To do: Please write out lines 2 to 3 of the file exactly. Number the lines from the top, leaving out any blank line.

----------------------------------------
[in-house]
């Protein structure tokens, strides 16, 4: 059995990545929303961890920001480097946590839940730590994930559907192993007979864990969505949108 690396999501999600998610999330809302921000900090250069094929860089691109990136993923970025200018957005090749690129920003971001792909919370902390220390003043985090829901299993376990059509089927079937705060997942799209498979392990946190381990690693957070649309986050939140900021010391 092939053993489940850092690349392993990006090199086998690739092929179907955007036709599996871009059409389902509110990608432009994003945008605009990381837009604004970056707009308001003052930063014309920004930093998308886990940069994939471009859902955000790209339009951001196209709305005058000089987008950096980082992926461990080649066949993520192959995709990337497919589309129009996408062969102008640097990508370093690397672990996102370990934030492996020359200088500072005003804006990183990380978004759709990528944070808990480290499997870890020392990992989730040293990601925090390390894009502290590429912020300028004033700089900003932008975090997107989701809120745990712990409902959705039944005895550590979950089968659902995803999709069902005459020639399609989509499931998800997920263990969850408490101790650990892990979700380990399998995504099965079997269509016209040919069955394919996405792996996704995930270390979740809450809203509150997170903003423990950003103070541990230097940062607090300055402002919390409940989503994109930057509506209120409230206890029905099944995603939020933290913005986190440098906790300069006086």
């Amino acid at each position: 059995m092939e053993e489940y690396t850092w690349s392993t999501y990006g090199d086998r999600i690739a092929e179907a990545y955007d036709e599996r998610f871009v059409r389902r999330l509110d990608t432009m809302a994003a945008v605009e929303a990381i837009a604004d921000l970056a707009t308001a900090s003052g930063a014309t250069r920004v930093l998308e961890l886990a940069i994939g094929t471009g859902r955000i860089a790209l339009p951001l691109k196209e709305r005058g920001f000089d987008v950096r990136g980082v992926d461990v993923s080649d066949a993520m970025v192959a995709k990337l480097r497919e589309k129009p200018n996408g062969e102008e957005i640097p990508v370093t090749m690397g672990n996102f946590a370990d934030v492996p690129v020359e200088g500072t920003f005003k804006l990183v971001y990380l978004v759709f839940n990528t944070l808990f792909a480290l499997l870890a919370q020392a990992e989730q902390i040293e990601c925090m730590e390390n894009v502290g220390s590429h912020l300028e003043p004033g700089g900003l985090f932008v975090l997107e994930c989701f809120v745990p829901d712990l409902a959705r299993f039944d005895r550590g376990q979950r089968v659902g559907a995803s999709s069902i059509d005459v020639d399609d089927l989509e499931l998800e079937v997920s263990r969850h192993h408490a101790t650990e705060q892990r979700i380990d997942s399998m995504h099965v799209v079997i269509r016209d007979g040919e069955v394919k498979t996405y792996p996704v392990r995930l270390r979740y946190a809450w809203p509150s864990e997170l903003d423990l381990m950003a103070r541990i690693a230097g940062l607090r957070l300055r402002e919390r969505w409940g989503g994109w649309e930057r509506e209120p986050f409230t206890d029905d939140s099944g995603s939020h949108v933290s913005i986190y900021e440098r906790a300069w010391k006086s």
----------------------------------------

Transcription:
């Protein structure tokens, strides 16, 4: 059995990545929303961890920001480097946590839940730590994930559907192993007979864990969505949108 690396999501999600998610999330809302921000900090250069094929860089691109990136993923970025200018957005090749690129920003971001792909919370902390220390003043985090829901299993376990059509089927079937705060997942799209498979392990946190381990690693957070649309986050939140900021010391 092939053993489940850092690349392993990006090199086998690739092929179907955007036709599996871009059409389902509110990608432009994003945008605009990381837009604004970056707009308001003052930063014309920004930093998308886990940069994939471009859902955000790209339009951001196209709305005058000089987008950096980082992926461990080649066949993520192959995709990337497919589309129009996408062969102008640097990508370093690397672990996102370990934030492996020359200088500072005003804006990183990380978004759709990528944070808990480290499997870890020392990992989730040293990601925090390390894009502290590429912020300028004033700089900003932008975090997107989701809120745990712990409902959705039944005895550590979950089968659902995803999709069902005459020639399609989509499931998800997920263990969850408490101790650990892990979700380990399998995504099965079997269509016209040919069955394919996405792996996704995930270390979740809450809203509150997170903003423990950003103070541990230097940062607090300055402002919390409940989503994109930057509506209120409230206890029905099944995603939020933290913005986190440098906790300069006086």
């Amino acid at each position: 059995m092939e053993e489940y690396t850092w690349s392993t999501y990006g090199d086998r999600i690739a092929e179907a990545y955007d036709e599996r998610f871009v059409r389902r999330l509110d990608t432009m809302a994003a945008v605009e929303a990381i837009a604004d921000l970056a707009t308001a900090s003052g930063a014309t250069r920004v930093l998308e961890l886990a940069i994939g094929t471009g859902r955000i860089a790209l339009p951001l691109k196209e709305r005058g920001f000089d987008v950096r990136g980082v992926d461990v993923s080649d066949a993520m970025v192959a995709k990337l480097r497919e589309k129009p200018n996408g062969e102008e957005i640097p990508v370093t090749m690397g672990n996102f946590a370990d934030v492996p690129v020359e200088g500072t920003f005003k804006l990183v971001y990380l978004v759709f839940n990528t944070l808990f792909a480290l499997l870890a919370q020392a990992e989730q902390i040293e990601c925090m730590e390390n894009v502290g220390s590429h912020l300028e003043p004033g700089g900003l985090f932008v975090l997107e994930c989701f809120v745990p829901d712990l409902a959705r299993f039944d005895r550590g376990q979950r089968v659902g559907a995803s999709s069902i059509d005459v020639d399609d089927l989509e499931l998800e079937v997920s263990r969850h192993h408490a101790t650990e705060q892990r979700i380990d997942s399998m995504h099965v799209v079997i269509r016209d007979g040919e069955v394919k498979t996405y792996p996704v392990r995930l270390r979740y946190a809450w809203p509150s864990e997170l903003d423990l381990m950003a103070r541990i690693a230097g940062l607090r957070l300055r402002e919390r969505w409940g989503g994109w649309e930057r509506e209120p986050f409230t206890d029905d939140s099944g995603s939020h949108v933290s913005i986190y900021e440098r906790a300069w010391k006086s």